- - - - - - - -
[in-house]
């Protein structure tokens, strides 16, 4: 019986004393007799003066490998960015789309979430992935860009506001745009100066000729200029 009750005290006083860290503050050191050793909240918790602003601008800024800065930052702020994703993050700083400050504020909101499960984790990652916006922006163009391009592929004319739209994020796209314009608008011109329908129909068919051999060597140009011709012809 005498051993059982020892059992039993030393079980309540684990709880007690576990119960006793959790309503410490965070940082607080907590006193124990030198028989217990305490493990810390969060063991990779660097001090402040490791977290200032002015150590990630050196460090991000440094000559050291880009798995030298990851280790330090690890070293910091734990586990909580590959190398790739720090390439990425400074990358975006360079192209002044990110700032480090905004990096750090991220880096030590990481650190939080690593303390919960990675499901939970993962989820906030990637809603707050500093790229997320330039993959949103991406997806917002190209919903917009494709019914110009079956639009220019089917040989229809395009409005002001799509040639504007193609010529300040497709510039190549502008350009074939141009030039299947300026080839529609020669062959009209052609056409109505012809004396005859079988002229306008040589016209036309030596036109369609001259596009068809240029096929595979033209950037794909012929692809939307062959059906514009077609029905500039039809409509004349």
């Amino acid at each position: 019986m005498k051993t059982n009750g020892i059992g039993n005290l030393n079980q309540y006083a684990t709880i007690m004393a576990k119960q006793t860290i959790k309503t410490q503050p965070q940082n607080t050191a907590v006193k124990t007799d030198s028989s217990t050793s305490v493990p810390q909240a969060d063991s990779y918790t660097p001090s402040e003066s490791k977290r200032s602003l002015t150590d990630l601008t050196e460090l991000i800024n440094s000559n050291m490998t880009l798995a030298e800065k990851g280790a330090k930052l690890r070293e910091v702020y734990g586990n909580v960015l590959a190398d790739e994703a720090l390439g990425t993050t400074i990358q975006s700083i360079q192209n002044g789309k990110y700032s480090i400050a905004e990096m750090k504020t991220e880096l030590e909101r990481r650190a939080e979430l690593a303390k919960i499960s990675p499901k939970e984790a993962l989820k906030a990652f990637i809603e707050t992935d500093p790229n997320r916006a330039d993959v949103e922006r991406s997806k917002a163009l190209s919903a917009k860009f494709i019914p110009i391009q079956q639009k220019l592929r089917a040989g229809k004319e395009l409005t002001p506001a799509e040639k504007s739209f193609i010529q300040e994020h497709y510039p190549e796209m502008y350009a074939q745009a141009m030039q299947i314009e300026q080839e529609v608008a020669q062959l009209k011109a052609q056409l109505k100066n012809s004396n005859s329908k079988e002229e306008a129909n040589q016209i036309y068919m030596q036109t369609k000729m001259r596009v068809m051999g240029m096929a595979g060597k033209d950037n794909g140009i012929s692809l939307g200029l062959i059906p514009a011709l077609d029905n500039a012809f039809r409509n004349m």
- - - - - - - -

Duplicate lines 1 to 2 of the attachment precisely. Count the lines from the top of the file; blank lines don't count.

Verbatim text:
[in-house]
């Protein structure tokens, strides 16, 4: 019986004393007799003066490998960015789309979430992935860009506001745009100066000729200029 009750005290006083860290503050050191050793909240918790602003601008800024800065930052702020994703993050700083400050504020909101499960984790990652916006922006163009391009592929004319739209994020796209314009608008011109329908129909068919051999060597140009011709012809 005498051993059982020892059992039993030393079980309540684990709880007690576990119960006793959790309503410490965070940082607080907590006193124990030198028989217990305490493990810390969060063991990779660097001090402040490791977290200032002015150590990630050196460090991000440094000559050291880009798995030298990851280790330090690890070293910091734990586990909580590959190398790739720090390439990425400074990358975006360079192209002044990110700032480090905004990096750090991220880096030590990481650190939080690593303390919960990675499901939970993962989820906030990637809603707050500093790229997320330039993959949103991406997806917002190209919903917009494709019914110009079956639009220019089917040989229809395009409005002001799509040639504007193609010529300040497709510039190549502008350009074939141009030039299947300026080839529609020669062959009209052609056409109505012809004396005859079988002229306008040589016209036309030596036109369609001259596009068809240029096929595979033209950037794909012929692809939307062959059906514009077609029905500039039809409509004349």